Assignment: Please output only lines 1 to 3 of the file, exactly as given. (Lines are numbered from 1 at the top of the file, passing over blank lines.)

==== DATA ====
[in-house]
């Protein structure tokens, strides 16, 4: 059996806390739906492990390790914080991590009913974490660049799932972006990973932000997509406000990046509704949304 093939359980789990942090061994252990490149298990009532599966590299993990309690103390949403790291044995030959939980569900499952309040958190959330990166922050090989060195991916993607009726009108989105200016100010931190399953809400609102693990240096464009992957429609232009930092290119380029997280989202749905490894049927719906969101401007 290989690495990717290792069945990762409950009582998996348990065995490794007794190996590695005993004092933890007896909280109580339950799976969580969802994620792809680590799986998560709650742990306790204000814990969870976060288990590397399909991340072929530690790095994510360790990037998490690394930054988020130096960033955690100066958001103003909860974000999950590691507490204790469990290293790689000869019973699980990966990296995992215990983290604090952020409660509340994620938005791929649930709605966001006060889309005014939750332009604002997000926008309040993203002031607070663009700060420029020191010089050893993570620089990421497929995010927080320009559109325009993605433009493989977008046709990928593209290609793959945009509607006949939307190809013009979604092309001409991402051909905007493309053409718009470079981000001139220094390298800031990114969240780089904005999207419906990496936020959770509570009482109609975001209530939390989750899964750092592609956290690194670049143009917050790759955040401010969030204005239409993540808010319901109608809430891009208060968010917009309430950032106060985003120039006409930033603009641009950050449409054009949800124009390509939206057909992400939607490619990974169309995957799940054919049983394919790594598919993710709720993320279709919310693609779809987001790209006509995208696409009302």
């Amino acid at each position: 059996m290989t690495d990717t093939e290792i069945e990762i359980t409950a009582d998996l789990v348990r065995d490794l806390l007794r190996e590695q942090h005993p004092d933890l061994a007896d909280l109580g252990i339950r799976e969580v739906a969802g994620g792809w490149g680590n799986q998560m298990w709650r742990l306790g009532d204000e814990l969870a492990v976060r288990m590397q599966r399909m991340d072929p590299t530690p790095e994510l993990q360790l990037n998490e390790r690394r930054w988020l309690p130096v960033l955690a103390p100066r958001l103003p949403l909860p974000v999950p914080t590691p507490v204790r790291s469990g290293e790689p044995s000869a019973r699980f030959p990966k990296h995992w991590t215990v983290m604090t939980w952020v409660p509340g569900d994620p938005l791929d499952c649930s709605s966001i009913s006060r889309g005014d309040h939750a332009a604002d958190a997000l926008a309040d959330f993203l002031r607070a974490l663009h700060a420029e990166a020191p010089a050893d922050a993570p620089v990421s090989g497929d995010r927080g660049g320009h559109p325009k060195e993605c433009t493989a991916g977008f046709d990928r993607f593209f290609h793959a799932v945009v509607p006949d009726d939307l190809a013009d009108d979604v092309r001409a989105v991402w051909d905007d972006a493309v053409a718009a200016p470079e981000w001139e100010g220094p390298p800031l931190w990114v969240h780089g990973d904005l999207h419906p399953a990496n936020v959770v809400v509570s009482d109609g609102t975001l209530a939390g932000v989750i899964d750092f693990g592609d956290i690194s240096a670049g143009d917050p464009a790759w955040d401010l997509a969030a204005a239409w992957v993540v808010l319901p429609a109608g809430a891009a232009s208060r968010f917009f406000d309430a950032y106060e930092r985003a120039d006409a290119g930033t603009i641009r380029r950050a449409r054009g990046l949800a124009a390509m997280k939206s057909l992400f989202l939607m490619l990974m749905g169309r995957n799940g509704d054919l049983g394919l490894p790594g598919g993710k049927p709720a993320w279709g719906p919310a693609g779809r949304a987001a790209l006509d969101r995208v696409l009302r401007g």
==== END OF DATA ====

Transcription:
[in-house]
């Protein structure tokens, strides 16, 4: 059996806390739906492990390790914080991590009913974490660049799932972006990973932000997509406000990046509704949304 093939359980789990942090061994252990490149298990009532599966590299993990309690103390949403790291044995030959939980569900499952309040958190959330990166922050090989060195991916993607009726009108989105200016100010931190399953809400609102693990240096464009992957429609232009930092290119380029997280989202749905490894049927719906969101401007 290989690495990717290792069945990762409950009582998996348990065995490794007794190996590695005993004092933890007896909280109580339950799976969580969802994620792809680590799986998560709650742990306790204000814990969870976060288990590397399909991340072929530690790095994510360790990037998490690394930054988020130096960033955690100066958001103003909860974000999950590691507490204790469990290293790689000869019973699980990966990296995992215990983290604090952020409660509340994620938005791929649930709605966001006060889309005014939750332009604002997000926008309040993203002031607070663009700060420029020191010089050893993570620089990421497929995010927080320009559109325009993605433009493989977008046709990928593209290609793959945009509607006949939307190809013009979604092309001409991402051909905007493309053409718009470079981000001139220094390298800031990114969240780089904005999207419906990496936020959770509570009482109609975001209530939390989750899964750092592609956290690194670049143009917050790759955040401010969030204005239409993540808010319901109608809430891009208060968010917009309430950032106060985003120039006409930033603009641009950050449409054009949800124009390509939206057909992400939607490619990974169309995957799940054919049983394919790594598919993710709720993320279709919310693609779809987001790209006509995208696409009302």
């Amino acid at each position: 059996m290989t690495d990717t093939e290792i069945e990762i359980t409950a009582d998996l789990v348990r065995d490794l806390l007794r190996e590695q942090h005993p004092d933890l061994a007896d909280l109580g252990i339950r799976e969580v739906a969802g994620g792809w490149g680590n799986q998560m298990w709650r742990l306790g009532d204000e814990l969870a492990v976060r288990m590397q599966r399909m991340d072929p590299t530690p790095e994510l993990q360790l990037n998490e390790r690394r930054w988020l309690p130096v960033l955690a103390p100066r958001l103003p949403l909860p974000v999950p914080t590691p507490v204790r790291s469990g290293e790689p044995s000869a019973r699980f030959p990966k990296h995992w991590t215990v983290m604090t939980w952020v409660p509340g569900d994620p938005l791929d499952c649930s709605s966001i009913s006060r889309g005014d309040h939750a332009a604002d958190a997000l926008a309040d959330f993203l002031r607070a974490l663009h700060a420029e990166a020191p010089a050893d922050a993570p620089v990421s090989g497929d995010r927080g660049g320009h559109p325009k060195e993605c433009t493989a991916g977008f046709d990928r993607f593209f290609h793959a799932v945009v509607p006949d009726d939307l190809a013009d009108d979604v092309r001409a989105v991402w051909d905007d972006a493309v053409a718009a200016p470079e981000w001139e100010g220094p390298p800031l931190w990114v969240h780089g990973d904005l999207h419906p399953a990496n936020v959770v809400v509570s009482d109609g609102t975001l209530a939390g932000v989750i899964d750092f693990g592609d956290i690194s240096a670049g143009d917050p464009a790759w955040d401010l997509a969030a204005a239409w992957v993540v808010l319901p429609a109608g809430a891009a232009s208060r968010f917009f406000d309430a950032y106060e930092r985003a120039d006409a290119g930033t603009i641009r380029r950050a449409r054009g990046l949800a124009a390509m997280k939206s057909l992400f989202l939607m490619l990974m749905g169309r995957n799940g509704d054919l049983g394919l490894p790594g598919g993710k049927p709720a993320w279709g719906p919310a693609g779809r949304a987001a790209l006509d969101r995208v696409l009302r401007g």